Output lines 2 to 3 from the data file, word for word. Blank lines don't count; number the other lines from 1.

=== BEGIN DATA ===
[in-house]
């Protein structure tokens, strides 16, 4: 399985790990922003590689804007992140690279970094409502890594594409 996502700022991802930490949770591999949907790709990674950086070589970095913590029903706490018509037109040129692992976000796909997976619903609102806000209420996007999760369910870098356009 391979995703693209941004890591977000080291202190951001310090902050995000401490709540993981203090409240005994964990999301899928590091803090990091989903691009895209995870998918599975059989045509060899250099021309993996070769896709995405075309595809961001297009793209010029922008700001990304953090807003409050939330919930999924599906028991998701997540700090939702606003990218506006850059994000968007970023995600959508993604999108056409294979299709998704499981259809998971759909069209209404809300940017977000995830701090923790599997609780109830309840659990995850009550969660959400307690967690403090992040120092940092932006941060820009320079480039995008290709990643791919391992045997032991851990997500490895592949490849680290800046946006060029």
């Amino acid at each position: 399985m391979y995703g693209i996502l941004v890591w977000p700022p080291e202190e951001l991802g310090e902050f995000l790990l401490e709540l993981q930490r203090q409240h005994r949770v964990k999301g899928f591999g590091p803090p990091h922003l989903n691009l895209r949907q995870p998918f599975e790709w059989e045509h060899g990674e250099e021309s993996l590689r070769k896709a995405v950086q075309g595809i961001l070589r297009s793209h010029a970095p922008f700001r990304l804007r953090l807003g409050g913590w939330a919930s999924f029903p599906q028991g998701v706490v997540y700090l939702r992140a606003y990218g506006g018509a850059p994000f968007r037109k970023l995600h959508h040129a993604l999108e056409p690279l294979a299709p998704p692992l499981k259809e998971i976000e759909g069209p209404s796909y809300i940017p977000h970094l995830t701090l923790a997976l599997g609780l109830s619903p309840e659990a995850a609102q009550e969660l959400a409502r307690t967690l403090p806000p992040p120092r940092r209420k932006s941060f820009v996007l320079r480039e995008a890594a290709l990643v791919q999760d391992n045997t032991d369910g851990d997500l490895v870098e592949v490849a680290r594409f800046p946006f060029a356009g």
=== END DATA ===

């Protein structure tokens, strides 16, 4: 399985790990922003590689804007992140690279970094409502890594594409 996502700022991802930490949770591999949907790709990674950086070589970095913590029903706490018509037109040129692992976000796909997976619903609102806000209420996007999760369910870098356009 391979995703693209941004890591977000080291202190951001310090902050995000401490709540993981203090409240005994964990999301899928590091803090990091989903691009895209995870998918599975059989045509060899250099021309993996070769896709995405075309595809961001297009793209010029922008700001990304953090807003409050939330919930999924599906028991998701997540700090939702606003990218506006850059994000968007970023995600959508993604999108056409294979299709998704499981259809998971759909069209209404809300940017977000995830701090923790599997609780109830309840659990995850009550969660959400307690967690403090992040120092940092932006941060820009320079480039995008290709990643791919391992045997032991851990997500490895592949490849680290800046946006060029």
């Amino acid at each position: 399985m391979y995703g693209i996502l941004v890591w977000p700022p080291e202190e951001l991802g310090e902050f995000l790990l401490e709540l993981q930490r203090q409240h005994r949770v964990k999301g899928f591999g590091p803090p990091h922003l989903n691009l895209r949907q995870p998918f599975e790709w059989e045509h060899g990674e250099e021309s993996l590689r070769k896709a995405v950086q075309g595809i961001l070589r297009s793209h010029a970095p922008f700001r990304l804007r953090l807003g409050g913590w939330a919930s999924f029903p599906q028991g998701v706490v997540y700090l939702r992140a606003y990218g506006g018509a850059p994000f968007r037109k970023l995600h959508h040129a993604l999108e056409p690279l294979a299709p998704p692992l499981k259809e998971i976000e759909g069209p209404s796909y809300i940017p977000h970094l995830t701090l923790a997976l599997g609780l109830s619903p309840e659990a995850a609102q009550e969660l959400a409502r307690t967690l403090p806000p992040p120092r940092r209420k932006s941060f820009v996007l320079r480039e995008a890594a290709l990643v791919q999760d391992n045997t032991d369910g851990d997500l490895v870098e592949v490849a680290r594409f800046p946006f060029a356009g």